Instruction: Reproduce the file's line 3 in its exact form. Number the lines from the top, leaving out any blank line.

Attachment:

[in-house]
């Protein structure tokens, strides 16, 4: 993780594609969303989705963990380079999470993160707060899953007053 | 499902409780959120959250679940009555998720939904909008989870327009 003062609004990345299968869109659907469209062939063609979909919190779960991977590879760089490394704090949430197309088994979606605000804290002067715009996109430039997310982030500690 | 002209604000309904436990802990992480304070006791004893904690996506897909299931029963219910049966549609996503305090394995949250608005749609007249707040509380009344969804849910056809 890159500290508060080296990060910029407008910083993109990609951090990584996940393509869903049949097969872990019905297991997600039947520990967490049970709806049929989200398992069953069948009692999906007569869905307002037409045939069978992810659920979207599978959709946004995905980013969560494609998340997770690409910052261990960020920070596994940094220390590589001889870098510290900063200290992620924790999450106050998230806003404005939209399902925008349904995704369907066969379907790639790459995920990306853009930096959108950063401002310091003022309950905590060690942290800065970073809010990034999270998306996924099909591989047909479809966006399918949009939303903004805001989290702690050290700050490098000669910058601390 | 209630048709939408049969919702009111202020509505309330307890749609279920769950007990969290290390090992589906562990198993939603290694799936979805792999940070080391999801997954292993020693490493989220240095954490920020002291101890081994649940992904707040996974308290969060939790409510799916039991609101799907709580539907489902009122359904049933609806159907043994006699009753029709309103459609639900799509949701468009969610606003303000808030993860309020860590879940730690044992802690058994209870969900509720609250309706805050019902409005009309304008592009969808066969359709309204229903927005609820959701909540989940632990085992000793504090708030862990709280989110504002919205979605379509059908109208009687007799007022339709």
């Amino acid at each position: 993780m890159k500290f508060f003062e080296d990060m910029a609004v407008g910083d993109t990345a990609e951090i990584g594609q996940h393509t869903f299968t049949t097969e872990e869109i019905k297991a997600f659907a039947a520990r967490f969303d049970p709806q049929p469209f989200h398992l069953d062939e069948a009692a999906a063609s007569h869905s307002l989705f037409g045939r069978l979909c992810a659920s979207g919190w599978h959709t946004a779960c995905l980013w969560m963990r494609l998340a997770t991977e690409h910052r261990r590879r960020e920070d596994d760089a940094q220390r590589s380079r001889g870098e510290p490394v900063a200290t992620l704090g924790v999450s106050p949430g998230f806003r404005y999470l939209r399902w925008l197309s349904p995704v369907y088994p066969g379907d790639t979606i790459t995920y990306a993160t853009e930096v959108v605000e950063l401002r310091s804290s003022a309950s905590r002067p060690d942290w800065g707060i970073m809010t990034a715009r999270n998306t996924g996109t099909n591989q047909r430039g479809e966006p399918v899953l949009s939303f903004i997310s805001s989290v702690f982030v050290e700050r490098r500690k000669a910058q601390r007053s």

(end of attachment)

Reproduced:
């Amino acid at each position: 993780m890159k500290f508060f003062e080296d990060m910029a609004v407008g910083d993109t990345a990609e951090i990584g594609q996940h393509t869903f299968t049949t097969e872990e869109i019905k297991a997600f659907a039947a520990r967490f969303d049970p709806q049929p469209f989200h398992l069953d062939e069948a009692a999906a063609s007569h869905s307002l989705f037409g045939r069978l979909c992810a659920s979207g919190w599978h959709t946004a779960c995905l980013w969560m963990r494609l998340a997770t991977e690409h910052r261990r590879r960020e920070d596994d760089a940094q220390r590589s380079r001889g870098e510290p490394v900063a200290t992620l704090g924790v999450s106050p949430g998230f806003r404005y999470l939209r399902w925008l197309s349904p995704v369907y088994p066969g379907d790639t979606i790459t995920y990306a993160t853009e930096v959108v605000e950063l401002r310091s804290s003022a309950s905590r002067p060690d942290w800065g707060i970073m809010t990034a715009r999270n998306t996924g996109t099909n591989q047909r430039g479809e966006p399918v899953l949009s939303f903004i997310s805001s989290v702690f982030v050290e700050r490098r500690k000669a910058q601390r007053s």